In the battle over ruling Venezuela, there is a keen focus on Citgo,
and not without good reason. The US-based refinery company is the
Venezuelan government’s primary asset, and money-maker, and crucial to
whomever ends up in control.
Right now, the focus is heavily on practical control of the company’s board of directors. Who is suited to being on Citgo’s board, and who decides, are both matters of legal debate.
Opposition leader Juan Guaido has been gearing up to announce changes to the Citgo board, restructuring it to be more favorable to his opposition faction. In the meantime, the Venezuelan government is also moving to oust some US executives they see as too favorable to Guaido.
Legally, the owners of the corporation should have authority to appoint the board, and Citgo is majority-owned by PDVSA, the Venezuelan government’s state oil company. That’s where it gets complicated.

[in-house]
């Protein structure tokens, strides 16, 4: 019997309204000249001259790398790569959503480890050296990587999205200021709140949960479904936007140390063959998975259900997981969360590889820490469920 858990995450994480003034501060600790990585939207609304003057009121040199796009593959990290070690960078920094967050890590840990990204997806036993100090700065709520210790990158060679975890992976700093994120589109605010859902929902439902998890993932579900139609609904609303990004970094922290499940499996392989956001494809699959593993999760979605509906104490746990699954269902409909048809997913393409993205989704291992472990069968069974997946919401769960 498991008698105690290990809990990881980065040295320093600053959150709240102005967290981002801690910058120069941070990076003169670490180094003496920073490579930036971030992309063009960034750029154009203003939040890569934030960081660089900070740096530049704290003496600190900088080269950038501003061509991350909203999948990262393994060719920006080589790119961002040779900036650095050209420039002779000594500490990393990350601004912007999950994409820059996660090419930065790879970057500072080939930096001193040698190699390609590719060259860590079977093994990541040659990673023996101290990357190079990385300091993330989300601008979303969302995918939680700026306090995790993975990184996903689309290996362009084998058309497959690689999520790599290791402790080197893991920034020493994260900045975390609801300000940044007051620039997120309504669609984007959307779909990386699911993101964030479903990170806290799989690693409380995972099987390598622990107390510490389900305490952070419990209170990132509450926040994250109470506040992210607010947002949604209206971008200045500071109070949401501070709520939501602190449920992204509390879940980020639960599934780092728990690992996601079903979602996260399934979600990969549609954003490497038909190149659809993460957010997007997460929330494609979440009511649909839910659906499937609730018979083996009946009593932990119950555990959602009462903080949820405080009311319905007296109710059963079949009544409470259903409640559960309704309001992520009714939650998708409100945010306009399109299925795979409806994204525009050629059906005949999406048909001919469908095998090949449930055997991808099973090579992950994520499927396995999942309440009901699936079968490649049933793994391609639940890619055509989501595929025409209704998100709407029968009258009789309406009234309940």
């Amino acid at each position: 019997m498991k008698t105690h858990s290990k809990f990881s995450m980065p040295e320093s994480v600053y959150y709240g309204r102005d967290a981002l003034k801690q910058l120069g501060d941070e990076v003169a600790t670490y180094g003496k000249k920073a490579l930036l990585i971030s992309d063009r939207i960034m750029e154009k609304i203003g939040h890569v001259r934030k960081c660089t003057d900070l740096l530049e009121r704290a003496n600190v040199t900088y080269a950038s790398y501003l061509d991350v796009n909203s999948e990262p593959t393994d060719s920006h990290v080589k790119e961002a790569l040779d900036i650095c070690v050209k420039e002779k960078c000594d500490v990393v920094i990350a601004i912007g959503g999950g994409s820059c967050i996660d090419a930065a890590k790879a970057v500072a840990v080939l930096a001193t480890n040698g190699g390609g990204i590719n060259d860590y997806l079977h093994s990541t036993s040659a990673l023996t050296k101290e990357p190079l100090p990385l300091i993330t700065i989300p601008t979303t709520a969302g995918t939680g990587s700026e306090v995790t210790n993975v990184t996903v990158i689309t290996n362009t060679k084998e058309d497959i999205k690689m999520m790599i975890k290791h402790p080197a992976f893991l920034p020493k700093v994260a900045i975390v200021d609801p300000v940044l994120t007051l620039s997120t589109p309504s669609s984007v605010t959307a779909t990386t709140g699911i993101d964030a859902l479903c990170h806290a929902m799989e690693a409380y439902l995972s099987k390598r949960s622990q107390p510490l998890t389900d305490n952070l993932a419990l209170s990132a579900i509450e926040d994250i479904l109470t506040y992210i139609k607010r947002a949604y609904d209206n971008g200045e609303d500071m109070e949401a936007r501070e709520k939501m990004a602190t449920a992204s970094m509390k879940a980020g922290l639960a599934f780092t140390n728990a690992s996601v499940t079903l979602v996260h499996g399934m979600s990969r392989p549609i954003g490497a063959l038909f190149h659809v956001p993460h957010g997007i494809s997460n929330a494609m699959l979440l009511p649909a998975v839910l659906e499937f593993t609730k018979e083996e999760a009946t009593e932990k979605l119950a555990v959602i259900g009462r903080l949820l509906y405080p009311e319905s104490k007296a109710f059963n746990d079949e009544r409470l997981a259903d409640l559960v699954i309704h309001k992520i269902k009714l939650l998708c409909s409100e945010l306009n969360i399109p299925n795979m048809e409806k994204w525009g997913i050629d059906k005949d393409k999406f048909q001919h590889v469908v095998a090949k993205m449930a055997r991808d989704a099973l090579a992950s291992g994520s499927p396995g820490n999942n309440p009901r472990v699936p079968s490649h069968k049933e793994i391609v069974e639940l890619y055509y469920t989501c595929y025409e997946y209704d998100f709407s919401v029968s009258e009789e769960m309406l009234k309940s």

Though PDVSA is de facto part of the Maduro government, the US recognizes Guiado as the Venezuelan government. That allows Guaido to argue that he is legally in control of PDVSA, and therefore Citgo, as far as the US government is concerned.
This could create the uncomfortable situation of two different Citgo boards based on different legal arguments. As a practical matter, however, Citgo’s assets are overwhelmingly within the United States, and therefore the US government’s pro-Guaido-stance is undoubtedly going to be supported.
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